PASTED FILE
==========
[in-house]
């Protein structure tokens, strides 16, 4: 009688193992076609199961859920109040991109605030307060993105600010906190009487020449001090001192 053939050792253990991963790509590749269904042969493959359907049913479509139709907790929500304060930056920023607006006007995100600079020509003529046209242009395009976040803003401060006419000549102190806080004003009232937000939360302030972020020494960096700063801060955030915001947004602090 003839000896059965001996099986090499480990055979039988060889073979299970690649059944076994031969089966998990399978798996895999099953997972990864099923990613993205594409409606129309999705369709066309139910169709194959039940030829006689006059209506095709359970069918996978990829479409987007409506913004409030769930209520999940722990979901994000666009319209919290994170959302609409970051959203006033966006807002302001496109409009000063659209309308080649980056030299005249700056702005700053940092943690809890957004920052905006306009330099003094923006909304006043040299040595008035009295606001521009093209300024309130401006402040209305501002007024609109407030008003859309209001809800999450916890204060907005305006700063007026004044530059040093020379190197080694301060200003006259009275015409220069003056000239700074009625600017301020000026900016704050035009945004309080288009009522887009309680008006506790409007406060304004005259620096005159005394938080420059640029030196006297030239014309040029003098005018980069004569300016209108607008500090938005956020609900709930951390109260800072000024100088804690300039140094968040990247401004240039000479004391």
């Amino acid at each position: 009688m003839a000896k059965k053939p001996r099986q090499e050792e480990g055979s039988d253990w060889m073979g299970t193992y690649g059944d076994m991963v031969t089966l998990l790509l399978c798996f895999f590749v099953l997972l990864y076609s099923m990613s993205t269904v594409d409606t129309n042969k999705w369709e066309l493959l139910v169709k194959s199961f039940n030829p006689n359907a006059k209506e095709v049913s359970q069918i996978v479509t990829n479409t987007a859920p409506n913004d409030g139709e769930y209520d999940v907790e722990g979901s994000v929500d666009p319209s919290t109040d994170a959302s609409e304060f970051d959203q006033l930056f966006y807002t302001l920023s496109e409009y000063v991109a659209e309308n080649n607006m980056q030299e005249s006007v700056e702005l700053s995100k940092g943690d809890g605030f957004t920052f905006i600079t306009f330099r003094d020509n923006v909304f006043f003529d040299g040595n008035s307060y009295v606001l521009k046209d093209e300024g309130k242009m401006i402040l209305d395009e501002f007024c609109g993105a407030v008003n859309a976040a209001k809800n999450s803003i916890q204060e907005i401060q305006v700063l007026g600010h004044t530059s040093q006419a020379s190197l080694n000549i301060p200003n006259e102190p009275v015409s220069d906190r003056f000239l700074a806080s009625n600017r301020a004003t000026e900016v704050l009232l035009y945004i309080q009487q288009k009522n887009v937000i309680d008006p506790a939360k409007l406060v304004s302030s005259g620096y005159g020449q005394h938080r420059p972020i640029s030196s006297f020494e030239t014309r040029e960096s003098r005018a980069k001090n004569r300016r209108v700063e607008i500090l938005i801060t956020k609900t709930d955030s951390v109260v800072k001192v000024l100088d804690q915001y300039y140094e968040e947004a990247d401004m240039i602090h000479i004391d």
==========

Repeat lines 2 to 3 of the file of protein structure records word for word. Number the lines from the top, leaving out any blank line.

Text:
């Protein structure tokens, strides 16, 4: 009688193992076609199961859920109040991109605030307060993105600010906190009487020449001090001192 053939050792253990991963790509590749269904042969493959359907049913479509139709907790929500304060930056920023607006006007995100600079020509003529046209242009395009976040803003401060006419000549102190806080004003009232937000939360302030972020020494960096700063801060955030915001947004602090 003839000896059965001996099986090499480990055979039988060889073979299970690649059944076994031969089966998990399978798996895999099953997972990864099923990613993205594409409606129309999705369709066309139910169709194959039940030829006689006059209506095709359970069918996978990829479409987007409506913004409030769930209520999940722990979901994000666009319209919290994170959302609409970051959203006033966006807002302001496109409009000063659209309308080649980056030299005249700056702005700053940092943690809890957004920052905006306009330099003094923006909304006043040299040595008035009295606001521009093209300024309130401006402040209305501002007024609109407030008003859309209001809800999450916890204060907005305006700063007026004044530059040093020379190197080694301060200003006259009275015409220069003056000239700074009625600017301020000026900016704050035009945004309080288009009522887009309680008006506790409007406060304004005259620096005159005394938080420059640029030196006297030239014309040029003098005018980069004569300016209108607008500090938005956020609900709930951390109260800072000024100088804690300039140094968040990247401004240039000479004391």
């Amino acid at each position: 009688m003839a000896k059965k053939p001996r099986q090499e050792e480990g055979s039988d253990w060889m073979g299970t193992y690649g059944d076994m991963v031969t089966l998990l790509l399978c798996f895999f590749v099953l997972l990864y076609s099923m990613s993205t269904v594409d409606t129309n042969k999705w369709e066309l493959l139910v169709k194959s199961f039940n030829p006689n359907a006059k209506e095709v049913s359970q069918i996978v479509t990829n479409t987007a859920p409506n913004d409030g139709e769930y209520d999940v907790e722990g979901s994000v929500d666009p319209s919290t109040d994170a959302s609409e304060f970051d959203q006033l930056f966006y807002t302001l920023s496109e409009y000063v991109a659209e309308n080649n607006m980056q030299e005249s006007v700056e702005l700053s995100k940092g943690d809890g605030f957004t920052f905006i600079t306009f330099r003094d020509n923006v909304f006043f003529d040299g040595n008035s307060y009295v606001l521009k046209d093209e300024g309130k242009m401006i402040l209305d395009e501002f007024c609109g993105a407030v008003n859309a976040a209001k809800n999450s803003i916890q204060e907005i401060q305006v700063l007026g600010h004044t530059s040093q006419a020379s190197l080694n000549i301060p200003n006259e102190p009275v015409s220069d906190r003056f000239l700074a806080s009625n600017r301020a004003t000026e900016v704050l009232l035009y945004i309080q009487q288009k009522n887009v937000i309680d008006p506790a939360k409007l406060v304004s302030s005259g620096y005159g020449q005394h938080r420059p972020i640029s030196s006297f020494e030239t014309r040029e960096s003098r005018a980069k001090n004569r300016r209108v700063e607008i500090l938005i801060t956020k609900t709930d955030s951390v109260v800072k001192v000024l100088d804690q915001y300039y140094e968040e947004a990247d401004m240039i602090h000479i004391d």